Background: Appendicitis is the most common surgical problem in pregnancy, however the particular dangers of appendicitis in pregnancy lie in the varied presentation of symptoms and the higher chance of delayed diagnosis. The aim of this study was to determine the risk factors associated with prenatal outcome in acute appendicitis during second and third trimester pregnancies.
Methods: This was a retrospective single-center study that presented a descriptive analysis of the results. A total of 102 pregnant women who were diagnosed with acute appendicitis and operated upon in Peking University Third Hospital, China between January 1993 and December 2007 were presented. SPSS 12.0 for Windows was used for data analysis.
Results: Seventy-eight pregnant women who were diagnosed with acute appendicitis (sixteen patients had a perforated appendix, 62 patients had a non-perforated appendix) were operated upon during late pregnancy. The interval between symptom onset and surgery was the only predictive variable. A longer interval between symptom onset and surgery was associated with appendix perforation ((109.5 +/- 52.7) hours) than with no appendix perforation ((35.1 +/- 19.62) hours; P = 0.007). There was a significant difference in the rate of preterm labor (5.1% vs 1.3%) and the rate of fetal mortality (25% vs 1.7%) between patients with and without a perforated appendix.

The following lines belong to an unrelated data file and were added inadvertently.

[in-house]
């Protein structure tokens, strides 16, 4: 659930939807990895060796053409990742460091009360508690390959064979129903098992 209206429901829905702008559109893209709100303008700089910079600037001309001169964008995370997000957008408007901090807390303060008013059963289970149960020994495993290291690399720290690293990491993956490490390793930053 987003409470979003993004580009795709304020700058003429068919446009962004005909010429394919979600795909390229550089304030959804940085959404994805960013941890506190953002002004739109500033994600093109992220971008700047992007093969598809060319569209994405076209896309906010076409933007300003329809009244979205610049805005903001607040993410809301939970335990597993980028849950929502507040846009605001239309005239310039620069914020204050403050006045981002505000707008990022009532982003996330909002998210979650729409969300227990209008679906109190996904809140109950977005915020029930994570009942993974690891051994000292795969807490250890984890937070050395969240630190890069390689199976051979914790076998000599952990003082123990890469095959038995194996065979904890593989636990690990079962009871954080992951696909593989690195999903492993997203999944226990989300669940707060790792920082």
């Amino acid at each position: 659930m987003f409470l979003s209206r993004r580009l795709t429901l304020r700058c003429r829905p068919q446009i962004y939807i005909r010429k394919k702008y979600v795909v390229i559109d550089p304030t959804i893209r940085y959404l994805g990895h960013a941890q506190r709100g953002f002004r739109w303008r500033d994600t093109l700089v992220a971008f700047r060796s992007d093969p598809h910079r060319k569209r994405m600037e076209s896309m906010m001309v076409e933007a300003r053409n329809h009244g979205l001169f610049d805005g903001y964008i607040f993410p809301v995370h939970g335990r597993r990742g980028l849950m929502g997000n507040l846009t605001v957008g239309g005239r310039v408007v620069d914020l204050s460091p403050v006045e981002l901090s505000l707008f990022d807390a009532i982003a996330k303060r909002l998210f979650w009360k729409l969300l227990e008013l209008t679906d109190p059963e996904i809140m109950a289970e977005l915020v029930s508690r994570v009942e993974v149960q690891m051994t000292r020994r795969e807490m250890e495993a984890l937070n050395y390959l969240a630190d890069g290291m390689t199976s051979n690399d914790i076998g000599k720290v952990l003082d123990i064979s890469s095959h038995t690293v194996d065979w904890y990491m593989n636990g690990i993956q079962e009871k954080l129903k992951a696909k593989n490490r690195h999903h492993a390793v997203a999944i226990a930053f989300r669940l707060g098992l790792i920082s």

Conclusions: Delaying surgery correlates to more advanced disease with an increased risk of perforation. This contributes to an increased risk of further complications, including premature labor or abortion, and to higher maternal complication rates. Prompt diagnosis may improve the prenatal outcome.